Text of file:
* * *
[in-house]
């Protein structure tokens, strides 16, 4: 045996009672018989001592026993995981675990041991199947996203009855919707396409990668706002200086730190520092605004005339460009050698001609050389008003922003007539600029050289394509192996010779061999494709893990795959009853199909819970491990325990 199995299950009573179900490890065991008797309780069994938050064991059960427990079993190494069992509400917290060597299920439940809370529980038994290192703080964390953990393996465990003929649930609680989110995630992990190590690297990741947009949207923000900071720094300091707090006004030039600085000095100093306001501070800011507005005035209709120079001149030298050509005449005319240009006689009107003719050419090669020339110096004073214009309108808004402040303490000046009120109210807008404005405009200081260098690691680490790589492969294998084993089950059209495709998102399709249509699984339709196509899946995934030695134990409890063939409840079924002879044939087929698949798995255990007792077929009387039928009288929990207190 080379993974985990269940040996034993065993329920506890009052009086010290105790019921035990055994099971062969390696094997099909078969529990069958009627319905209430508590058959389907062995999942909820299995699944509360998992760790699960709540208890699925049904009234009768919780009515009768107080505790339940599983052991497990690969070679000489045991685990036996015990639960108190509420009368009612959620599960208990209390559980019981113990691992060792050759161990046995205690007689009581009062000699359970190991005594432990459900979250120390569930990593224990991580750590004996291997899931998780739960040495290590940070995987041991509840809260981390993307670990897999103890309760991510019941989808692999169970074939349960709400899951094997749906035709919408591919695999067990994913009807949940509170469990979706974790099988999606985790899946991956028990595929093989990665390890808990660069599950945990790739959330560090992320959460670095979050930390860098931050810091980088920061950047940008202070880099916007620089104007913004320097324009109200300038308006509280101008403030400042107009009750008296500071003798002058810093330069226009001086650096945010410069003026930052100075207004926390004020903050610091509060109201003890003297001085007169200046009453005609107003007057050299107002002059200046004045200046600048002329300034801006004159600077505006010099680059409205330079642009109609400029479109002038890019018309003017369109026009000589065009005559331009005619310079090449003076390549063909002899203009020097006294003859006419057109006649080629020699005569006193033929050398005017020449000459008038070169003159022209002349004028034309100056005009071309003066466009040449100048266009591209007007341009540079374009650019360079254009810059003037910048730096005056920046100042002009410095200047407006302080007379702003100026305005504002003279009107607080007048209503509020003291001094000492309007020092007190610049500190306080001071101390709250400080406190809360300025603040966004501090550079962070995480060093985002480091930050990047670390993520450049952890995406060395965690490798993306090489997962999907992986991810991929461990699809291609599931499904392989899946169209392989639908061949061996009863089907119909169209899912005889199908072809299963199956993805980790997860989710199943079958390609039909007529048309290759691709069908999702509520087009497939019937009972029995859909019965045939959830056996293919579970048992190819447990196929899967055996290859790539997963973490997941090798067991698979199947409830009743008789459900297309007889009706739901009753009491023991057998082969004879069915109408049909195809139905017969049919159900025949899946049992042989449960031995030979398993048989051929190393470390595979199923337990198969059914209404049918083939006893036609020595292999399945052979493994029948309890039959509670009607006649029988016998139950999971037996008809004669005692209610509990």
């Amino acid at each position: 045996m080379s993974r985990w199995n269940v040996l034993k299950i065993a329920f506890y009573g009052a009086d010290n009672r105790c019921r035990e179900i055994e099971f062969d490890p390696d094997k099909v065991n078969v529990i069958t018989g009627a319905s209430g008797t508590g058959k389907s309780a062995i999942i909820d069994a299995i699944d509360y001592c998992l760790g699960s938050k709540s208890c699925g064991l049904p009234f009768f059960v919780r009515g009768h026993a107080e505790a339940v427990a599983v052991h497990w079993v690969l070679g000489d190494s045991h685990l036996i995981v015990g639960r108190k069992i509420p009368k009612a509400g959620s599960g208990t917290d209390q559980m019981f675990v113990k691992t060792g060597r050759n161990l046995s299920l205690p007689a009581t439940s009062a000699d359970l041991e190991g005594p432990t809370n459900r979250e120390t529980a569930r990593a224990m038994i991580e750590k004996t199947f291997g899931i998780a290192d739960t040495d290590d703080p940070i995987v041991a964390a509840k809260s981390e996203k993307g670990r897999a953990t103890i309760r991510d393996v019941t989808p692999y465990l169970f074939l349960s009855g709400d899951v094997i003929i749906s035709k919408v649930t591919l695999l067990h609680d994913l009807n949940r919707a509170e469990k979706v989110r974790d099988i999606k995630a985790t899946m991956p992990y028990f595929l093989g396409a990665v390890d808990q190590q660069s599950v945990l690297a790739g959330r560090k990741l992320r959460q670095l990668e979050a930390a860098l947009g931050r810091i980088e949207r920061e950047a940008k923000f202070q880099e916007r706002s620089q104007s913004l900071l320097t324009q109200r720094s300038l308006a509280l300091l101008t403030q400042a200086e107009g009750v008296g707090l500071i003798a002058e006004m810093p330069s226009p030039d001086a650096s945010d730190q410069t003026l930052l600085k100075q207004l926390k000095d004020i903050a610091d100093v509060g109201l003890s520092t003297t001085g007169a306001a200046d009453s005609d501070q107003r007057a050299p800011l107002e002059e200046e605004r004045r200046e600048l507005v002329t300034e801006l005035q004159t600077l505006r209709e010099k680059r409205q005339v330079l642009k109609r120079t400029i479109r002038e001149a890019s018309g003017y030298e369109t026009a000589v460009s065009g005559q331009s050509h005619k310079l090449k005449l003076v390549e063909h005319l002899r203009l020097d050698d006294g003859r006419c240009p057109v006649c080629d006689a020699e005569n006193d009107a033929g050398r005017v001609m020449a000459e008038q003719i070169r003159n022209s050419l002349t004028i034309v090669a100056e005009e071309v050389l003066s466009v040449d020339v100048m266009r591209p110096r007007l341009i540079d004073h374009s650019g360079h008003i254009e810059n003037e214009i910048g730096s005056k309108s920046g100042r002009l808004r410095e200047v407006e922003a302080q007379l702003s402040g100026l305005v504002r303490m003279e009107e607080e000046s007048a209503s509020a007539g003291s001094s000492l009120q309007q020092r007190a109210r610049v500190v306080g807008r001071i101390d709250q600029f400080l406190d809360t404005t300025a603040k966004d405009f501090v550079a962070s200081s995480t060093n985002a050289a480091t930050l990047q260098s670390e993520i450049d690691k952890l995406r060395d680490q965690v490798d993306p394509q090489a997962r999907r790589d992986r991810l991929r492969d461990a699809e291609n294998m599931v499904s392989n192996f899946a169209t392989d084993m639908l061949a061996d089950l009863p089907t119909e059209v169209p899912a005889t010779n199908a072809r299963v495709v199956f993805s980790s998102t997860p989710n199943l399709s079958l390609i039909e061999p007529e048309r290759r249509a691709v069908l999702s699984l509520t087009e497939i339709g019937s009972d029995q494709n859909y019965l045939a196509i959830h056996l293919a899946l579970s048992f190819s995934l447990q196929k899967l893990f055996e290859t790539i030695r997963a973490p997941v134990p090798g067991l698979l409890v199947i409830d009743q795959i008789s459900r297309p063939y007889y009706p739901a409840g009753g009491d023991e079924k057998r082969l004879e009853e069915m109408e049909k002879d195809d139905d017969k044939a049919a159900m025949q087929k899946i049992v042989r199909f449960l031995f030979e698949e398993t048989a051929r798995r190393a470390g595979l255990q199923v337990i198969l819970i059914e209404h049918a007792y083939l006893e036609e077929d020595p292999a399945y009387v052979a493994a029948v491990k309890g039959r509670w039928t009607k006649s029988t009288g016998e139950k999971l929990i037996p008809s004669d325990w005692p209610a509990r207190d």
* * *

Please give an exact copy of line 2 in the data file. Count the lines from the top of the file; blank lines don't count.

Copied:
């Protein structure tokens, strides 16, 4: 045996009672018989001592026993995981675990041991199947996203009855919707396409990668706002200086730190520092605004005339460009050698001609050389008003922003007539600029050289394509192996010779061999494709893990795959009853199909819970491990325990 199995299950009573179900490890065991008797309780069994938050064991059960427990079993190494069992509400917290060597299920439940809370529980038994290192703080964390953990393996465990003929649930609680989110995630992990190590690297990741947009949207923000900071720094300091707090006004030039600085000095100093306001501070800011507005005035209709120079001149030298050509005449005319240009006689009107003719050419090669020339110096004073214009309108808004402040303490000046009120109210807008404005405009200081260098690691680490790589492969294998084993089950059209495709998102399709249509699984339709196509899946995934030695134990409890063939409840079924002879044939087929698949798995255990007792077929009387039928009288929990207190 080379993974985990269940040996034993065993329920506890009052009086010290105790019921035990055994099971062969390696094997099909078969529990069958009627319905209430508590058959389907062995999942909820299995699944509360998992760790699960709540208890699925049904009234009768919780009515009768107080505790339940599983052991497990690969070679000489045991685990036996015990639960108190509420009368009612959620599960208990209390559980019981113990691992060792050759161990046995205690007689009581009062000699359970190991005594432990459900979250120390569930990593224990991580750590004996291997899931998780739960040495290590940070995987041991509840809260981390993307670990897999103890309760991510019941989808692999169970074939349960709400899951094997749906035709919408591919695999067990994913009807949940509170469990979706974790099988999606985790899946991956028990595929093989990665390890808990660069599950945990790739959330560090992320959460670095979050930390860098931050810091980088920061950047940008202070880099916007620089104007913004320097324009109200300038308006509280101008403030400042107009009750008296500071003798002058810093330069226009001086650096945010410069003026930052100075207004926390004020903050610091509060109201003890003297001085007169200046009453005609107003007057050299107002002059200046004045200046600048002329300034801006004159600077505006010099680059409205330079642009109609400029479109002038890019018309003017369109026009000589065009005559331009005619310079090449003076390549063909002899203009020097006294003859006419057109006649080629020699005569006193033929050398005017020449000459008038070169003159022209002349004028034309100056005009071309003066466009040449100048266009591209007007341009540079374009650019360079254009810059003037910048730096005056920046100042002009410095200047407006302080007379702003100026305005504002003279009107607080007048209503509020003291001094000492309007020092007190610049500190306080001071101390709250400080406190809360300025603040966004501090550079962070995480060093985002480091930050990047670390993520450049952890995406060395965690490798993306090489997962999907992986991810991929461990699809291609599931499904392989899946169209392989639908061949061996009863089907119909169209899912005889199908072809299963199956993805980790997860989710199943079958390609039909007529048309290759691709069908999702509520087009497939019937009972029995859909019965045939959830056996293919579970048992190819447990196929899967055996290859790539997963973490997941090798067991698979199947409830009743008789459900297309007889009706739901009753009491023991057998082969004879069915109408049909195809139905017969049919159900025949899946049992042989449960031995030979398993048989051929190393470390595979199923337990198969059914209404049918083939006893036609020595292999399945052979493994029948309890039959509670009607006649029988016998139950999971037996008809004669005692209610509990």